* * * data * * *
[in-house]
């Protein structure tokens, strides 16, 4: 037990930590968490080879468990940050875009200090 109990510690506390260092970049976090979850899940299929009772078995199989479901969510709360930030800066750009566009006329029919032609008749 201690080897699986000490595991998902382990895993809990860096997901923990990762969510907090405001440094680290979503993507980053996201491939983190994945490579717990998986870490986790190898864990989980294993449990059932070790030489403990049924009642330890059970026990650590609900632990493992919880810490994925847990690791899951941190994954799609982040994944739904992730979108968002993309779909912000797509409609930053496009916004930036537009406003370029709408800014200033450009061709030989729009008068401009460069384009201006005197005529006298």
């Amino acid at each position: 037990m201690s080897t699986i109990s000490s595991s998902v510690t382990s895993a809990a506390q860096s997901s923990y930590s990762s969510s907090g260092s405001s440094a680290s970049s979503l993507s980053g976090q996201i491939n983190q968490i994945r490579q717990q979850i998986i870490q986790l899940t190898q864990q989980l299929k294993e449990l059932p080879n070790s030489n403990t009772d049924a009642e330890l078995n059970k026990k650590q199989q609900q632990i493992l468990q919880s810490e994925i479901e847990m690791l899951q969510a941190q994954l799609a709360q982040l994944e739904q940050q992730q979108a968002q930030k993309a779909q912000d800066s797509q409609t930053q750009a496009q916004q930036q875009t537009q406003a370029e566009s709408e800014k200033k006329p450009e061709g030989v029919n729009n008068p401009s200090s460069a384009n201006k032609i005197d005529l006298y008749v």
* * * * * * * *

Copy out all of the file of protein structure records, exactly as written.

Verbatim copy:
[in-house]
């Protein structure tokens, strides 16, 4: 037990930590968490080879468990940050875009200090 109990510690506390260092970049976090979850899940299929009772078995199989479901969510709360930030800066750009566009006329029919032609008749 201690080897699986000490595991998902382990895993809990860096997901923990990762969510907090405001440094680290979503993507980053996201491939983190994945490579717990998986870490986790190898864990989980294993449990059932070790030489403990049924009642330890059970026990650590609900632990493992919880810490994925847990690791899951941190994954799609982040994944739904992730979108968002993309779909912000797509409609930053496009916004930036537009406003370029709408800014200033450009061709030989729009008068401009460069384009201006005197005529006298």
């Amino acid at each position: 037990m201690s080897t699986i109990s000490s595991s998902v510690t382990s895993a809990a506390q860096s997901s923990y930590s990762s969510s907090g260092s405001s440094a680290s970049s979503l993507s980053g976090q996201i491939n983190q968490i994945r490579q717990q979850i998986i870490q986790l899940t190898q864990q989980l299929k294993e449990l059932p080879n070790s030489n403990t009772d049924a009642e330890l078995n059970k026990k650590q199989q609900q632990i493992l468990q919880s810490e994925i479901e847990m690791l899951q969510a941190q994954l799609a709360q982040l994944e739904q940050q992730q979108a968002q930030k993309a779909q912000d800066s797509q409609t930053q750009a496009q916004q930036q875009t537009q406003a370029e566009s709408e800014k200033k006329p450009e061709g030989v029919n729009n008068p401009s200090s460069a384009n201006k032609i005197d005529l006298y008749v």